conditional


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conditional

(kən-dĭsh′ə-nəl)
adj.
1. Imposing, depending on, or containing a condition.
2. Psychology Brought about by conditioning.

con·di′tion·al′i·ty (-dĭsh′ə-năl′ĭ-tē) n.
con·di′tion·al·ly adv.
References in periodicals archive ?
Conditional phase No 1: earthworks, drainage and subgrade (PT section 19; PT102)
Jasvinder Singh Grewal, 43, of Aubrey Street, Middlesbrough, given a six-month conditional discharge and ordered to pay PS55 in costs for theft and possession of a Class B drug.
Browse the full Conditional Access Systems Market report at http://www.
There are different reasons why the exceptive conditional except if has attracted little attention from psycholinguists and cognitive psychologists.
Leanne Tennant, 31, of Boaler Street, Kensington, charged with theft - 12 months conditional discharge with pounds 90 costs.
Pipe and his father Martin have, between them, been the power behind a trio of champion conditional jockeys employed at Pond House Stables - Martin Foster, Jonothan Lower and Jamie Moore.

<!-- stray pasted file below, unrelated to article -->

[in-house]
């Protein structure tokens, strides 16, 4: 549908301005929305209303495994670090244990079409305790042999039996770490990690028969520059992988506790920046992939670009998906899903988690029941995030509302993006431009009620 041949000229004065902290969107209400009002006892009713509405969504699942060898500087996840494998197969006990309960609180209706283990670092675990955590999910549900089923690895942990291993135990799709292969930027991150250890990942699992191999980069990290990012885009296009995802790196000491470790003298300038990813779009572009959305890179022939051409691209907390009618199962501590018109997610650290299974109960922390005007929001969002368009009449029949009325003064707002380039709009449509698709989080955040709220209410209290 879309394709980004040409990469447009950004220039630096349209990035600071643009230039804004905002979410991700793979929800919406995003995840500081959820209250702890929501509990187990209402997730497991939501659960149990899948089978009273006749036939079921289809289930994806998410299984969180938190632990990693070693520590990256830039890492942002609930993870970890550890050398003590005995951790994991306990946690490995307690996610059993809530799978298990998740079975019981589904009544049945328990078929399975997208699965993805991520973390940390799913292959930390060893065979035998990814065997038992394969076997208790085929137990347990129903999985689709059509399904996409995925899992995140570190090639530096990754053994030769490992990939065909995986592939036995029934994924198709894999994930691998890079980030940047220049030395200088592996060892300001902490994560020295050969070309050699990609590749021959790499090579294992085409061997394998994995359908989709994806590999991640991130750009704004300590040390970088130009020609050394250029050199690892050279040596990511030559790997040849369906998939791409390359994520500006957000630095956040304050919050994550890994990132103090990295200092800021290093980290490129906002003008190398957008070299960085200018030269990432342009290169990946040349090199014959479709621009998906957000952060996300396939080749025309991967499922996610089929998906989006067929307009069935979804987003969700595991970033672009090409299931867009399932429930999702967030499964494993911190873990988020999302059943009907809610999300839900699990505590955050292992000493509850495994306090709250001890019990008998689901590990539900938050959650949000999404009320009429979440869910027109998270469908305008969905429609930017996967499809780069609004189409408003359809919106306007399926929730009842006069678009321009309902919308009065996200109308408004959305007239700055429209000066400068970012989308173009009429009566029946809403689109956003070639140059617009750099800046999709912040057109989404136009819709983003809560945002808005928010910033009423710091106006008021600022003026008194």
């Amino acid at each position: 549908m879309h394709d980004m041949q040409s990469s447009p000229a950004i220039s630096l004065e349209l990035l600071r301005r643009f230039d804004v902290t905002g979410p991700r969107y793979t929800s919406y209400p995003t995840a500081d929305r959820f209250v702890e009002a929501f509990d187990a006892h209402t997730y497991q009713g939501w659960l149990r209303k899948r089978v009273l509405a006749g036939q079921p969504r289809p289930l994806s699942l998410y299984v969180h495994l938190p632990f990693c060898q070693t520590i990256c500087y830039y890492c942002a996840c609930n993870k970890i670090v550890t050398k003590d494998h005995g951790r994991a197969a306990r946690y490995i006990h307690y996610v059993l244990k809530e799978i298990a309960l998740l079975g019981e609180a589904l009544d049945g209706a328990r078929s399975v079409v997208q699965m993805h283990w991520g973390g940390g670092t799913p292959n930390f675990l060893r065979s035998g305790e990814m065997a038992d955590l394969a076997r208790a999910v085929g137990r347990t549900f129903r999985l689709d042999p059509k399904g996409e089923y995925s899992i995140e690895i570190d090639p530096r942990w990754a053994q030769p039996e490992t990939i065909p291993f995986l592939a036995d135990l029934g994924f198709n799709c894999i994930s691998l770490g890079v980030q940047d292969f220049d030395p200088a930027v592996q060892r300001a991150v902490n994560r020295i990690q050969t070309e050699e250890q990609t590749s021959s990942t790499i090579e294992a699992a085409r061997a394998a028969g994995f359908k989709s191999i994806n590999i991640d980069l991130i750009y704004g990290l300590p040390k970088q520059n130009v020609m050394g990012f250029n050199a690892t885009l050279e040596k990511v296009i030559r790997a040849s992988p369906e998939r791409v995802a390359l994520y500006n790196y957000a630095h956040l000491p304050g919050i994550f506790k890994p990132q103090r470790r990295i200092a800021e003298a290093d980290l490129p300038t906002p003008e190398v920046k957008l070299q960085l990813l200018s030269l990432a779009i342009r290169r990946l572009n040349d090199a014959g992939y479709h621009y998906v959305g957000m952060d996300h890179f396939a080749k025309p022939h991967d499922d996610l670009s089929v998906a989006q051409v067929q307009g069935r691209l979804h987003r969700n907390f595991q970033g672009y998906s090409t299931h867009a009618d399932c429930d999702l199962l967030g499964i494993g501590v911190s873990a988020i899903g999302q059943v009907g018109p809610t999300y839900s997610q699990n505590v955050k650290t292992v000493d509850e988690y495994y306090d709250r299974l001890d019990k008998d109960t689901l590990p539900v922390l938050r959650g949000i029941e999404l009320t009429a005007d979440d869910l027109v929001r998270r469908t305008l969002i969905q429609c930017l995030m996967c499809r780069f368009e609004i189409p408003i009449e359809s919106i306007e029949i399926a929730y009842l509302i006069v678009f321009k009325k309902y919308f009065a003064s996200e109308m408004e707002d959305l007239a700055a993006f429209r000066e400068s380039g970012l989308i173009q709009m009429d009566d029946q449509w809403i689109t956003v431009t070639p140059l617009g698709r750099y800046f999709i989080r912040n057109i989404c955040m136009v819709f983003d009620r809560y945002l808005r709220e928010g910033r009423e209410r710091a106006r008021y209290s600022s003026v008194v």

For some time, research interest has been focused on the conditional form if p then q.
In this volume, Barbara Dancygier and Eve Sweetser (henceforth "BD and ES") present a thorough and challenging analysis of conditional constructions in English.
Christopher Robinson, 21, of Avon Street, accused of conspiracy to supply class A drugs and cocaine, was given conditional bail.
They also complained that the school had been found in violation of its conditional use permit by the city on numerous occasions.
On an average day in the fiscal year 2002/03, just under 12,900 adults were serving a conditional sentence in Canada, 8% higher than in the previous year.